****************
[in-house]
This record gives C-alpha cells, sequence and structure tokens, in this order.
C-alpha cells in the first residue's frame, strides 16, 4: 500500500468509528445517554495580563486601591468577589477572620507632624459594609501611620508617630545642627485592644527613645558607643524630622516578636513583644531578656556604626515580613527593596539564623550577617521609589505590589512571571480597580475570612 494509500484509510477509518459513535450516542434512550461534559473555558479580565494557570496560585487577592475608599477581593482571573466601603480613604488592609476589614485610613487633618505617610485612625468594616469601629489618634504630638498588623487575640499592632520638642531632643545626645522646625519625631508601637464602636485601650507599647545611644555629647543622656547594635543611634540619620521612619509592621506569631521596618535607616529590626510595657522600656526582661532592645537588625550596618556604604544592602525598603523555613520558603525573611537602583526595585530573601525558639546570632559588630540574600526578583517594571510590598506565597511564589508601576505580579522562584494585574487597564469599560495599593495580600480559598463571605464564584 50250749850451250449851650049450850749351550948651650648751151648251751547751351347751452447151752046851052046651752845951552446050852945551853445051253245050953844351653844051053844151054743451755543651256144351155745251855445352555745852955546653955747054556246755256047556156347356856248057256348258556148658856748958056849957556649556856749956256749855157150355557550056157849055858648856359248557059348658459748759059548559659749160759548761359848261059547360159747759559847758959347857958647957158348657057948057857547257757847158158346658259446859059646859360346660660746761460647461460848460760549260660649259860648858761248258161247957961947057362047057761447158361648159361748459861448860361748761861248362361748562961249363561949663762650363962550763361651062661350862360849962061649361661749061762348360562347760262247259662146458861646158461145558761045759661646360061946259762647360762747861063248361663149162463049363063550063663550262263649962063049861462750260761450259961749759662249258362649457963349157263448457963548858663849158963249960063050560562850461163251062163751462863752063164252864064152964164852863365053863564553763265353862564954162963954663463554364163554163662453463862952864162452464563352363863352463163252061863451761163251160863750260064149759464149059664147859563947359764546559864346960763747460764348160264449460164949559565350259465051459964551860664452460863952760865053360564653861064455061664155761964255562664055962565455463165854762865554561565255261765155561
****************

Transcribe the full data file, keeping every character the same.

[in-house]
This record gives C-alpha cells, sequence and structure tokens, in this order.
C-alpha cells in the first residue's frame, strides 16, 4: 500500500468509528445517554495580563486601591468577589477572620507632624459594609501611620508617630545642627485592644527613645558607643524630622516578636513583644531578656556604626515580613527593596539564623550577617521609589505590589512571571480597580475570612 494509500484509510477509518459513535450516542434512550461534559473555558479580565494557570496560585487577592475608599477581593482571573466601603480613604488592609476589614485610613487633618505617610485612625468594616469601629489618634504630638498588623487575640499592632520638642531632643545626645522646625519625631508601637464602636485601650507599647545611644555629647543622656547594635543611634540619620521612619509592621506569631521596618535607616529590626510595657522600656526582661532592645537588625550596618556604604544592602525598603523555613520558603525573611537602583526595585530573601525558639546570632559588630540574600526578583517594571510590598506565597511564589508601576505580579522562584494585574487597564469599560495599593495580600480559598463571605464564584 50250749850451250449851650049450850749351550948651650648751151648251751547751351347751452447151752046851052046651752845951552446050852945551853445051253245050953844351653844051053844151054743451755543651256144351155745251855445352555745852955546653955747054556246755256047556156347356856248057256348258556148658856748958056849957556649556856749956256749855157150355557550056157849055858648856359248557059348658459748759059548559659749160759548761359848261059547360159747759559847758959347857958647957158348657057948057857547257757847158158346658259446859059646859360346660660746761460647461460848460760549260660649259860648858761248258161247957961947057362047057761447158361648159361748459861448860361748761861248362361748562961249363561949663762650363962550763361651062661350862360849962061649361661749061762348360562347760262247259662146458861646158461145558761045759661646360061946259762647360762747861063248361663149162463049363063550063663550262263649962063049861462750260761450259961749759662249258362649457963349157263448457963548858663849158963249960063050560562850461163251062163751462863752063164252864064152964164852863365053863564553763265353862564954162963954663463554364163554163662453463862952864162452464563352363863352463163252061863451761163251160863750260064149759464149059664147859563947359764546559864346960763747460764348160264449460164949559565350259465051459964551860664452460863952760865053360564653861064455061664155761964255562664055962565455463165854762865554561565255261765155561